A fourth point to consider is how first impressions can affect conversation (2 Corinthians 10:7). We often categorize a person before we know very much about them and that impacts how we speak to them. But first impressions usually end up being wrong, because they are often based on our own experiences and information and they can deceive us.
An important fifth item is to remember the normal phrases of greeting when we first begin speaking to someone. On phone calls to our spouse or someone near to us, we sometimes forget the niceties of language. It is only polite to start off by asking how a person is—and not get right into the core of the purpose of our call. The Proverbs 31 woman is complimented because she opens her mouth with wisdom and on her tongue is the law of kindness (Proverbs 31:26). It is a matter of expressing yourself with constant respect towards others. Respect, or the lack of it, shows up in the sharpness of our tone, or allowing ourselves to become distracted. How often have we asked someone to repeat a question or comment simply because we were not listening? That’s rude, and do we try to cover by saying something such as “I did not hear you?” even though that might be a bit of an untruth? Looking a person in the eye is a sign of respect and attentiveness. Giving someone your full attention and asking questions for clarification are all indicators of interest in that person. All people respond to someone who really is interested in what they have to say.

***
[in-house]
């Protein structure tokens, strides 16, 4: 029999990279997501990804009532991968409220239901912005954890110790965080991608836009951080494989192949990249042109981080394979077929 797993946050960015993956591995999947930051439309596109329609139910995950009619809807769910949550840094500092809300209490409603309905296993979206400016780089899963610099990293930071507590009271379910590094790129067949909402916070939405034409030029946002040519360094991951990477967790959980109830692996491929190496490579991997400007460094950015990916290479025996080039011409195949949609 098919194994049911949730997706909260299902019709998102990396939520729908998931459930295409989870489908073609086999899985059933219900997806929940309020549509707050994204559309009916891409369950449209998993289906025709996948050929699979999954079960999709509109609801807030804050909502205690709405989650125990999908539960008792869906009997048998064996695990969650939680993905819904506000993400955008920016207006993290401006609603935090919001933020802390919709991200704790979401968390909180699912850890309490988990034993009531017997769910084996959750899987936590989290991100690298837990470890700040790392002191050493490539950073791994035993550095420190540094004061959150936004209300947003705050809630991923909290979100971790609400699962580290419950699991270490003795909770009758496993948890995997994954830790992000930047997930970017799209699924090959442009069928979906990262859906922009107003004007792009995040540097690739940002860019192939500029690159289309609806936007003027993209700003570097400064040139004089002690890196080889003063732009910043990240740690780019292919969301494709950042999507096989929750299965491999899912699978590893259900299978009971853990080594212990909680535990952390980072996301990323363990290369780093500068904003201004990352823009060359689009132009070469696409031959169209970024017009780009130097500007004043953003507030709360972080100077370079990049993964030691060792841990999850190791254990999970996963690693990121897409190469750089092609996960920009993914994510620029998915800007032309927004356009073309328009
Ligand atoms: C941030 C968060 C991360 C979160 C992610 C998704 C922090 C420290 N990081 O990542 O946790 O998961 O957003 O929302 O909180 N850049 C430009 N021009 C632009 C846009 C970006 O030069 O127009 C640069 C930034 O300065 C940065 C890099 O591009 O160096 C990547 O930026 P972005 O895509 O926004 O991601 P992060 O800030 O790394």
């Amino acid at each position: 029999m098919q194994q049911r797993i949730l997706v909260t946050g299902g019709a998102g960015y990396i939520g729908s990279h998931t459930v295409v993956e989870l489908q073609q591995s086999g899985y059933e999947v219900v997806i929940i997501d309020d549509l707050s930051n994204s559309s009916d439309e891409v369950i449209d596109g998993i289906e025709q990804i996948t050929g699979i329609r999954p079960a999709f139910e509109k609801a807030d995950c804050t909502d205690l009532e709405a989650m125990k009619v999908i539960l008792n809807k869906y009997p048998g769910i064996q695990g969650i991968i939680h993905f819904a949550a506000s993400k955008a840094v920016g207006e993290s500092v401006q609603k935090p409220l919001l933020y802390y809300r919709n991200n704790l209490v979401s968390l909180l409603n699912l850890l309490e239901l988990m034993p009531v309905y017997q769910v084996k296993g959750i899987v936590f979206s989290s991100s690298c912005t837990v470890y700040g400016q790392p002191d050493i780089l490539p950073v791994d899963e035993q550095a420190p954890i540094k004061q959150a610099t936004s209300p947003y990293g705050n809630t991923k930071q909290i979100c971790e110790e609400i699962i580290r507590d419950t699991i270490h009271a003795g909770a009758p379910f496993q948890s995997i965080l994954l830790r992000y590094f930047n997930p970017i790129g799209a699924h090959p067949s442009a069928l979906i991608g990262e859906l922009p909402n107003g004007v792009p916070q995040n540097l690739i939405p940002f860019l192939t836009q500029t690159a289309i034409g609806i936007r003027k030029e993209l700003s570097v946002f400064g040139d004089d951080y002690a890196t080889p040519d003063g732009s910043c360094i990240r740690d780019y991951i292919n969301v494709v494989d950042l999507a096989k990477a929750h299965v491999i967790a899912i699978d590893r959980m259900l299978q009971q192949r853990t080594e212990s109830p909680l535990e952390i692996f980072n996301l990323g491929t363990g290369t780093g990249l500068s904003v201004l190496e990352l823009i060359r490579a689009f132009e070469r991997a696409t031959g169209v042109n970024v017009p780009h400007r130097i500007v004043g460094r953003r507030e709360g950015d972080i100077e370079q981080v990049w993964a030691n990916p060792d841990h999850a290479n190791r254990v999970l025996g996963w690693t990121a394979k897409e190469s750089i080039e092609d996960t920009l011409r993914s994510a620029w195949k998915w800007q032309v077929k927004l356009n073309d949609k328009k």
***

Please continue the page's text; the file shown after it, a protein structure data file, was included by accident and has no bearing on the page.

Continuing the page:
In the most important communication of all—prayer—we need to learn how to talk with our Creator. The exceptional, specially chosen disciples of Jesus Christ realized that they needed to learn to pray and asked Jesus to teach them (Luke 11:1). We need not be embarrassed to admit we need further training and experience in that area of conversation.
We are not born with the knowledge of how to communicate other than to cry and wail when hungry or uncomfortable. How to communicate is something we learn as we grow into adulthood. How to communicate with God and man is an invaluable ability. The next time you enjoy talking with someone, take some mental note of what they do well and practice that yourself. You will be glad you did.
For more information on building good communication skills, see our study guide Making Life Work.